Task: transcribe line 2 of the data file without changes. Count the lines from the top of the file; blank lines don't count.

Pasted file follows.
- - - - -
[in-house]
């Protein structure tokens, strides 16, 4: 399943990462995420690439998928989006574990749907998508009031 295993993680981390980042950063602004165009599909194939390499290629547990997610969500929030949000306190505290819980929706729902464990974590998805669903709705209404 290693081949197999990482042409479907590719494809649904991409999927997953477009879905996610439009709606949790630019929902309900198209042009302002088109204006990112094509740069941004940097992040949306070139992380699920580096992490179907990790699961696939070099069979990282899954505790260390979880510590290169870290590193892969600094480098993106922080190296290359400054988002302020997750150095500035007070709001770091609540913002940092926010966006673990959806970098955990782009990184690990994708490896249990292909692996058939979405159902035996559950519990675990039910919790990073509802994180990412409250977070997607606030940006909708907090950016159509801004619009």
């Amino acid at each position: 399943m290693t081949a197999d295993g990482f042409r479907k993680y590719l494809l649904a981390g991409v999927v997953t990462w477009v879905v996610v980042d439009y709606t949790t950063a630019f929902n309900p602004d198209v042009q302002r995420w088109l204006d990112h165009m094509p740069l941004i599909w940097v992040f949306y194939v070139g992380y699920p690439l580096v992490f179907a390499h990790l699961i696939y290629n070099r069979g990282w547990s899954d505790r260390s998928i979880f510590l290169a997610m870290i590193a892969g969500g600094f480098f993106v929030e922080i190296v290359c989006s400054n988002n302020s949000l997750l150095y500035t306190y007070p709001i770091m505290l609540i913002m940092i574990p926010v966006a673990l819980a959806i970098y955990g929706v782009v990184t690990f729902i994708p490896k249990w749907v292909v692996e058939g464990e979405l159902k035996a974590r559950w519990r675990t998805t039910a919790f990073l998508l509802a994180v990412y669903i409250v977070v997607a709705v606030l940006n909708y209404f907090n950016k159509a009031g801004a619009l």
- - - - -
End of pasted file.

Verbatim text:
């Protein structure tokens, strides 16, 4: 399943990462995420690439998928989006574990749907998508009031 295993993680981390980042950063602004165009599909194939390499290629547990997610969500929030949000306190505290819980929706729902464990974590998805669903709705209404 290693081949197999990482042409479907590719494809649904991409999927997953477009879905996610439009709606949790630019929902309900198209042009302002088109204006990112094509740069941004940097992040949306070139992380699920580096992490179907990790699961696939070099069979990282899954505790260390979880510590290169870290590193892969600094480098993106922080190296290359400054988002302020997750150095500035007070709001770091609540913002940092926010966006673990959806970098955990782009990184690990994708490896249990292909692996058939979405159902035996559950519990675990039910919790990073509802994180990412409250977070997607606030940006909708907090950016159509801004619009």